Mar 09, 2019
| Psychology Today – Two recent reviews have done deep and detailed dives into how cannabis affects the brain.
The first review, from January 2019, “The Cerebellum, THC, and Cannabis Addiction,” was published in The Cerebellum journal.
Study author Josep Moreno-Rius summed up his findings in the paper’s abstract:
“[The cerebellum] seems to be involved in the effects of addictive drugs and addiction-related processes… Preclinical research on the involvement of the cerebellum in cannabis’ effects has focused on the drug’s motor incoordinating actions, potentially underestimating its participation in addiction.”
The second recent paper that deconstructs how cannabis influences cerebellum is titled, “Cerebellar Alterations in Cannabis Use: A Systematic Review,” and was published February 27 in Addiction Biology.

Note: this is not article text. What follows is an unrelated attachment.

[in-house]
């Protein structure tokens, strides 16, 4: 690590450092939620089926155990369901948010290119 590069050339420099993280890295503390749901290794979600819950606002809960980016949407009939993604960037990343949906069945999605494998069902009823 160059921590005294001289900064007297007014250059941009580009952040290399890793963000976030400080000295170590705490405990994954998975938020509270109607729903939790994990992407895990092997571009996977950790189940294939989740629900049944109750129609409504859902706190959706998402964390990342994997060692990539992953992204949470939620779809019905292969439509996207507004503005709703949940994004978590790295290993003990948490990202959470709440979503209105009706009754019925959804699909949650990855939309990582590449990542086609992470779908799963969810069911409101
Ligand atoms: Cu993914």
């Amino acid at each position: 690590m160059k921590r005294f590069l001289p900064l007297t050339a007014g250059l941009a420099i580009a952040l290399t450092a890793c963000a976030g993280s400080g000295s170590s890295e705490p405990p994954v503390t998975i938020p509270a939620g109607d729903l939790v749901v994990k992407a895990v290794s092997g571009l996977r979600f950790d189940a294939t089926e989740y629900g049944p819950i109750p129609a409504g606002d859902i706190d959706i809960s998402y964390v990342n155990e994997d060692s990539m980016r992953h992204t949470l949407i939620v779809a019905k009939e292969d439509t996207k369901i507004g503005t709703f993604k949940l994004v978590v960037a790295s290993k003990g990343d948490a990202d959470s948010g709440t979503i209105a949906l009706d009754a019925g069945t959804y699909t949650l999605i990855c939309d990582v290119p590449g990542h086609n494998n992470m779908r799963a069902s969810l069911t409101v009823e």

As the authors explain, “We included studies that focused on cannabis effects on cerebellar structure, function, or cerebellar‐dependent behavioral tasks.”
The three most consistent findings of this review include:
- Increases in cerebellar gray matter volume after chronic cannabis use
- Alteration of cerebellar resting state activity after acute or chronic cannabis use
- Deficits in memory, decision making, and associative learning related to cannabis use
As would be expected, the systematic review showed that higher lifelong exposure to cannabis and the younger someone was when he or she started smoking weed—or ingesting marijuana via edibles—was frequently associated with cannabis-induced alterations to cerebellum structure and function. Read more.
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